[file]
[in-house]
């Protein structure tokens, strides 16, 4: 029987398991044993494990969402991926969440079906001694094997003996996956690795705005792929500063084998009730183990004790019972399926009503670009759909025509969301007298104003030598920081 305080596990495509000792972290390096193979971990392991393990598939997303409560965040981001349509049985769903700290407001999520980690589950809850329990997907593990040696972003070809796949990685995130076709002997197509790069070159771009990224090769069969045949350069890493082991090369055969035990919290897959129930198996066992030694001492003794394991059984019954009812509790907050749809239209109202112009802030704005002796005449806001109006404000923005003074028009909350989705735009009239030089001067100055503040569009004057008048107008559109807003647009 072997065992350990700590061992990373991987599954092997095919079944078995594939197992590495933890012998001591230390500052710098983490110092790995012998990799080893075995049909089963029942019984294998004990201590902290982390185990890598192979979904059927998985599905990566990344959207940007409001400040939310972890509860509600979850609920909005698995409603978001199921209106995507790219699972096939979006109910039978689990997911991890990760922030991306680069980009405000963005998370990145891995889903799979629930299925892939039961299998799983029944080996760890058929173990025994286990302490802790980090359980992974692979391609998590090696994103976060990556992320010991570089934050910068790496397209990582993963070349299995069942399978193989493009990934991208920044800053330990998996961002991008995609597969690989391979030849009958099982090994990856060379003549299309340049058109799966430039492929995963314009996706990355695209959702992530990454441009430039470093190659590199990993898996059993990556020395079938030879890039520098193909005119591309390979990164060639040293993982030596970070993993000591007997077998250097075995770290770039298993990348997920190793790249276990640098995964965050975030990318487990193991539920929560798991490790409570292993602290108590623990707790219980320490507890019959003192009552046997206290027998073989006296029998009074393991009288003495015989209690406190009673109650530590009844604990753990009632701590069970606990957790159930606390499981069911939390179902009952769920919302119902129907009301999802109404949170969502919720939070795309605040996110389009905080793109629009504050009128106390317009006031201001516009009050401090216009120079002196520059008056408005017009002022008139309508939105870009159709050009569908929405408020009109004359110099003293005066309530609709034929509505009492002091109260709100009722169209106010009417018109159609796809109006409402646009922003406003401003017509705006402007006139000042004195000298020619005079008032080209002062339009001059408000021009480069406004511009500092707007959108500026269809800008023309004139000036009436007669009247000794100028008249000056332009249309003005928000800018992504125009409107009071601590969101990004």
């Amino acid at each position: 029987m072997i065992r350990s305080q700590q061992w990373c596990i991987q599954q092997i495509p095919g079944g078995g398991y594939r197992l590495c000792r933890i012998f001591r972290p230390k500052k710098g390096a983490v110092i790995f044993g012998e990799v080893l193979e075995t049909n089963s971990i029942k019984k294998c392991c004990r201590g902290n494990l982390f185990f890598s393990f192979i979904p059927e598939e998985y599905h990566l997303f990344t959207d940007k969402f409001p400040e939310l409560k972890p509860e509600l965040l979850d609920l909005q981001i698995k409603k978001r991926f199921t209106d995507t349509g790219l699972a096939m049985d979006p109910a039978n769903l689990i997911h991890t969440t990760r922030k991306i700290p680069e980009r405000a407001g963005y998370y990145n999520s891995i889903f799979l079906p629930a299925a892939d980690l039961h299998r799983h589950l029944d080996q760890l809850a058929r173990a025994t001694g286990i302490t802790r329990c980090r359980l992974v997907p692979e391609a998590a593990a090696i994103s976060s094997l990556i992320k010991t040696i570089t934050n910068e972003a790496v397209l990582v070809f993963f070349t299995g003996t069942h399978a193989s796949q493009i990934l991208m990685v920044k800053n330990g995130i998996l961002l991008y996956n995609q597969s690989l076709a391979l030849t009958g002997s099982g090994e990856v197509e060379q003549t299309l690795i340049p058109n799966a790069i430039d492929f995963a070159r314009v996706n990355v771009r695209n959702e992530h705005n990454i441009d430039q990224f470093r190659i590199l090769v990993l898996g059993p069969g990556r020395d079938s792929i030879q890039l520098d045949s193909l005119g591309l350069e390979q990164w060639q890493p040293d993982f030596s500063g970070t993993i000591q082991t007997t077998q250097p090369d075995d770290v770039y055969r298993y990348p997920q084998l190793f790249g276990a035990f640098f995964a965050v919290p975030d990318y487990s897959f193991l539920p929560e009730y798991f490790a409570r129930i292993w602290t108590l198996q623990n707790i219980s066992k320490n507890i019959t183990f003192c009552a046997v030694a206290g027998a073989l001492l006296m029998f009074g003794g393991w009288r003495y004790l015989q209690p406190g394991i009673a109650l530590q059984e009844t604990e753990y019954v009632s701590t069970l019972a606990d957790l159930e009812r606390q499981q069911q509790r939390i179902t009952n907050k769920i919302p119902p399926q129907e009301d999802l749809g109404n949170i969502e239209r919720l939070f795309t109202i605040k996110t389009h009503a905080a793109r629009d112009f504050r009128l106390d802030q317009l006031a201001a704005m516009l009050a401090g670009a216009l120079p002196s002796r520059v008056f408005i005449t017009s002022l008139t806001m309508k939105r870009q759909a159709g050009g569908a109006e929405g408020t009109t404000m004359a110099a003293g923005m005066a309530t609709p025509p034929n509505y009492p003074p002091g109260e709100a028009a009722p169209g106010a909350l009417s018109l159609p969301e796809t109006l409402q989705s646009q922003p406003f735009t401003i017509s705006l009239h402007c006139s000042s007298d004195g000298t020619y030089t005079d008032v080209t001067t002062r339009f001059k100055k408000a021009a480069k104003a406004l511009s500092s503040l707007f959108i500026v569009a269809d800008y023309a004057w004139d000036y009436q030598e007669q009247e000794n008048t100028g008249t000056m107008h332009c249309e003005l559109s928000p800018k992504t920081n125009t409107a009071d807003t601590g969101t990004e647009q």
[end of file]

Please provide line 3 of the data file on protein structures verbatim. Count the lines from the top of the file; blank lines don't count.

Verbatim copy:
């Amino acid at each position: 029987m072997i065992r350990s305080q700590q061992w990373c596990i991987q599954q092997i495509p095919g079944g078995g398991y594939r197992l590495c000792r933890i012998f001591r972290p230390k500052k710098g390096a983490v110092i790995f044993g012998e990799v080893l193979e075995t049909n089963s971990i029942k019984k294998c392991c004990r201590g902290n494990l982390f185990f890598s393990f192979i979904p059927e598939e998985y599905h990566l997303f990344t959207d940007k969402f409001p400040e939310l409560k972890p509860e509600l965040l979850d609920l909005q981001i698995k409603k978001r991926f199921t209106d995507t349509g790219l699972a096939m049985d979006p109910a039978n769903l689990i997911h991890t969440t990760r922030k991306i700290p680069e980009r405000a407001g963005y998370y990145n999520s891995i889903f799979l079906p629930a299925a892939d980690l039961h299998r799983h589950l029944d080996q760890l809850a058929r173990a025994t001694g286990i302490t802790r329990c980090r359980l992974v997907p692979e391609a998590a593990a090696i994103s976060s094997l990556i992320k010991t040696i570089t934050n910068e972003a790496v397209l990582v070809f993963f070349t299995g003996t069942h399978a193989s796949q493009i990934l991208m990685v920044k800053n330990g995130i998996l961002l991008y996956n995609q597969s690989l076709a391979l030849t009958g002997s099982g090994e990856v197509e060379q003549t299309l690795i340049p058109n799966a790069i430039d492929f995963a070159r314009v996706n990355v771009r695209n959702e992530h705005n990454i441009d430039q990224f470093r190659i590199l090769v990993l898996g059993p069969g990556r020395d079938s792929i030879q890039l520098d045949s193909l005119g591309l350069e390979q990164w060639q890493p040293d993982f030596s500063g970070t993993i000591q082991t007997t077998q250097p090369d075995d770290v770039y055969r298993y990348p997920q084998l190793f790249g276990a035990f640098f995964a965050v919290p975030d990318y487990s897959f193991l539920p929560e009730y798991f490790a409570r129930i292993w602290t108590l198996q623990n707790i219980s066992k320490n507890i019959t183990f003192c009552a046997v030694a206290g027998a073989l001492l006296m029998f009074g003794g393991w009288r003495y004790l015989q209690p406190g394991i009673a109650l530590q059984e009844t604990e753990y019954v009632s701590t069970l019972a606990d957790l159930e009812r606390q499981q069911q509790r939390i179902t009952n907050k769920i919302p119902p399926q129907e009301d999802l749809g109404n949170i969502e239209r919720l939070f795309t109202i605040k996110t389009h009503a905080a793109r629009d112009f504050r009128l106390d802030q317009l006031a201001a704005m516009l009050a401090g670009a216009l120079p002196s002796r520059v008056f408005i005449t017009s002022l008139t806001m309508k939105r870009q759909a159709g050009g569908a109006e929405g408020t009109t404000m004359a110099a003293g923005m005066a309530t609709p025509p034929n509505y009492p003074p002091g109260e709100a028009a009722p169209g106010a909350l009417s018109l159609p969301e796809t109006l409402q989705s646009q922003p406003f735009t401003i017509s705006l009239h402007c006139s000042s007298d004195g000298t020619y030089t005079d008032v080209t001067t002062r339009f001059k100055k408000a021009a480069k104003a406004l511009s500092s503040l707007f959108i500026v569009a269809d800008y023309a004057w004139d000036y009436q030598e007669q009247e000794n008048t100028g008249t000056m107008h332009c249309e003005l559109s928000p800018k992504t920081n125009t409107a009071d807003t601590g969101t990004e647009q």